My Dad was a different story though.  Being much more business-minded he wanted to really understand how it all worked:

–          Me:        “You get a vacancy from a client and find candidates to fill it and arrange them interviews.  Then you negotiate the offer and acceptance and boom – job done.”

–          Dad:       “How much does it cost?”

–          Me:        “Well Perm placements usually cost a percentage of the first year’s salary, around 15%-20%”

–          Mum:    “Perm?”

–          Me:        “Not like the hair Mum…”

–          Dad:       “You meant Permanent?”

–          Me:        “Yeah…”

–          Dad:       “So why didn’t you say that then?”

–          Me:        “It’s just what they s…”

–          Dad:       “It’s like saying fridge instead of refrigerator”

–          Me:        – biting my tongue-

–          Dad:       “So how do you find candidates?”

–          Me:        “Usually search the database, post some online ads, maybe get some referrals…

I tail off at this point because the glazed expressions have returned with a vengeance and I can almost see my words sallying forth over the heads of my parents, who have started wondering when their son will make use of his Law degree and get himself a proper job…like in Law.

I do believe they have moved on a bit from this way of thinking, now I’m running my own recruitment business which supports my family and all, but there’s no better way of practicing your sales spiel to your clients than explaining what it is you do to your parents, I can assure you.

Now I must dash because said parents are actually arriving in Auckland today for tomorrow’s Christening of lil’ Bonnie Rice and I need to collect them from the airport.  The only problem is that now they are showing more interest in the business they have stumbled across The Whiteboard and have actually been reading back through my blog posts.  I mean, how on earth am I going to explain this to them?!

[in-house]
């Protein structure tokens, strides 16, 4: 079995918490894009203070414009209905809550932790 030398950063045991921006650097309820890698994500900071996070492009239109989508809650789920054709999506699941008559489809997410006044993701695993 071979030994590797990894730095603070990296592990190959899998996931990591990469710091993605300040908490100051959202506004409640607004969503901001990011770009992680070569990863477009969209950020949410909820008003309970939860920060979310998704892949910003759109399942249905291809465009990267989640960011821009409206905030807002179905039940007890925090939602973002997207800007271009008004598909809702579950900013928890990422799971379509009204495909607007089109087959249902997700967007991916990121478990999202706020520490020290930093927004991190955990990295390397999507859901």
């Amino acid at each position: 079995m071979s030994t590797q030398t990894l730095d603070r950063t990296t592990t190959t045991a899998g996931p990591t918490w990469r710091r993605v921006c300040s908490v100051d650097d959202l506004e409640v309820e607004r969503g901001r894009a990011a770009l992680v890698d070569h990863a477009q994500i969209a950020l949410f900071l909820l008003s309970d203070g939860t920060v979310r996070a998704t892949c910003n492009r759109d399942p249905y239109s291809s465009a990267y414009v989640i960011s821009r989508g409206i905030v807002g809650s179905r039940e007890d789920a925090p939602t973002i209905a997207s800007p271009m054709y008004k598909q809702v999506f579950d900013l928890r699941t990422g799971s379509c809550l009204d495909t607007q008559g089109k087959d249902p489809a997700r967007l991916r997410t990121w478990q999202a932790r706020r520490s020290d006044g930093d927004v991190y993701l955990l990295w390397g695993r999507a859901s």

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As a quick aside, it was gratifying to learn earlier this week that The Whiteboard came it at number 24 on the US website PhD in HR’s Top 50 Up-and-Coming HR Blogs.  Most of the blogs appear to be from the US and UK so it’s good to represent New Zealand amongst that lot – whoop whoop.

A Christmas Gift from The Whiteboard

So here we are then.  Christmas Eve 2010 and the recruitment world is about to sign off for the year.  If you are still frantically trying to close out a deal or, even worse, having to work right through between Christmas and New Year, then you are in the minority and my commiserations go out to you.

But wait!  Here is something that might cheer you up a bit.  Christmas is a time of giving and we at Rice Consulting are a giving sort of bunch, so we would like to drop off this lovely bottle of 1/4 Acre Wines 2008 Chardonnay to the first recruitment team to post a comment on today’s Whiteboard blog.

 a nice little drop

You can post whatever you like, but please include the HR or recruitment team you are part of, and your e-mail address and contact number so I can get in touch to arrange drop-off.  If you’re in central Auckland then you’re in luck and you might even get a visit in person from me this morning.  If not then I’ll be in touch for your postal details.

Ready, set, go….which recruitment team is going to have yet another bottle to wind down proceedings this Christmas Eve?

The Whiteboard will return in the New Year at some point, most likely on 14th January.  Thank you to all of you out there who have read and commented on the blog this year.  To you and also my clients and candidates worked with during 2010, whether placed by me or not, from all of us at Rice Consulting (that’ll be just me then…) have a happy Christmas and prosperous New Year.